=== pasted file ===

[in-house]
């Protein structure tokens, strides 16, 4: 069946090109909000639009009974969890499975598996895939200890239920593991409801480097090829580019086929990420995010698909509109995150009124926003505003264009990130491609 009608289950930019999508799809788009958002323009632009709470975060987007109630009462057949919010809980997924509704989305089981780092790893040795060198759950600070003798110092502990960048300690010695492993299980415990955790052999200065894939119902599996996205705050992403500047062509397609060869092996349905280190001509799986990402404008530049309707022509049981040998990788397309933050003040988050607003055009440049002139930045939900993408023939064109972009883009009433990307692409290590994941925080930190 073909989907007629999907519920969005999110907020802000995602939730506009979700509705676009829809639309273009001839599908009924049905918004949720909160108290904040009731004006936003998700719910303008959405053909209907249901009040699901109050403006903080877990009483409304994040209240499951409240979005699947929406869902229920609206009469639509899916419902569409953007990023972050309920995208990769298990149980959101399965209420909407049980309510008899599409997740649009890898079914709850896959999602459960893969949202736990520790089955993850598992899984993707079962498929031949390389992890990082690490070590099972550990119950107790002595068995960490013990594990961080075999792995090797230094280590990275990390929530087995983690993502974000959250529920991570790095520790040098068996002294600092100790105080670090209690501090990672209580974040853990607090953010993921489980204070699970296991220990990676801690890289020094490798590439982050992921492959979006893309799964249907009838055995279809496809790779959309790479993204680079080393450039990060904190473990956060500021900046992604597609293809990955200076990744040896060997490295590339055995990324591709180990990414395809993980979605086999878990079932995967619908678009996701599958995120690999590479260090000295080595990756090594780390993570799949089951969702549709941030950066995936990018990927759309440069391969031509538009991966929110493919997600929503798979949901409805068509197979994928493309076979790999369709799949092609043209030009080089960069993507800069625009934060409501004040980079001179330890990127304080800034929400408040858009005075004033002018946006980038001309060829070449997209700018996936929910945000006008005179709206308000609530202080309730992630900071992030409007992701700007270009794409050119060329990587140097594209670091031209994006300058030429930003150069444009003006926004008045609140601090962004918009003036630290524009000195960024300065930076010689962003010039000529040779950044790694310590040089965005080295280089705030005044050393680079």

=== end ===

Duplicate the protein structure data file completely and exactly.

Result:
[in-house]
């Protein structure tokens, strides 16, 4: 069946090109909000639009009974969890499975598996895939200890239920593991409801480097090829580019086929990420995010698909509109995150009124926003505003264009990130491609 009608289950930019999508799809788009958002323009632009709470975060987007109630009462057949919010809980997924509704989305089981780092790893040795060198759950600070003798110092502990960048300690010695492993299980415990955790052999200065894939119902599996996205705050992403500047062509397609060869092996349905280190001509799986990402404008530049309707022509049981040998990788397309933050003040988050607003055009440049002139930045939900993408023939064109972009883009009433990307692409290590994941925080930190 073909989907007629999907519920969005999110907020802000995602939730506009979700509705676009829809639309273009001839599908009924049905918004949720909160108290904040009731004006936003998700719910303008959405053909209907249901009040699901109050403006903080877990009483409304994040209240499951409240979005699947929406869902229920609206009469639509899916419902569409953007990023972050309920995208990769298990149980959101399965209420909407049980309510008899599409997740649009890898079914709850896959999602459960893969949202736990520790089955993850598992899984993707079962498929031949390389992890990082690490070590099972550990119950107790002595068995960490013990594990961080075999792995090797230094280590990275990390929530087995983690993502974000959250529920991570790095520790040098068996002294600092100790105080670090209690501090990672209580974040853990607090953010993921489980204070699970296991220990990676801690890289020094490798590439982050992921492959979006893309799964249907009838055995279809496809790779959309790479993204680079080393450039990060904190473990956060500021900046992604597609293809990955200076990744040896060997490295590339055995990324591709180990990414395809993980979605086999878990079932995967619908678009996701599958995120690999590479260090000295080595990756090594780390993570799949089951969702549709941030950066995936990018990927759309440069391969031509538009991966929110493919997600929503798979949901409805068509197979994928493309076979790999369709799949092609043209030009080089960069993507800069625009934060409501004040980079001179330890990127304080800034929400408040858009005075004033002018946006980038001309060829070449997209700018996936929910945000006008005179709206308000609530202080309730992630900071992030409007992701700007270009794409050119060329990587140097594209670091031209994006300058030429930003150069444009003006926004008045609140601090962004918009003036630290524009000195960024300065930076010689962003010039000529040779950044790694310590040089965005080295280089705030005044050393680079």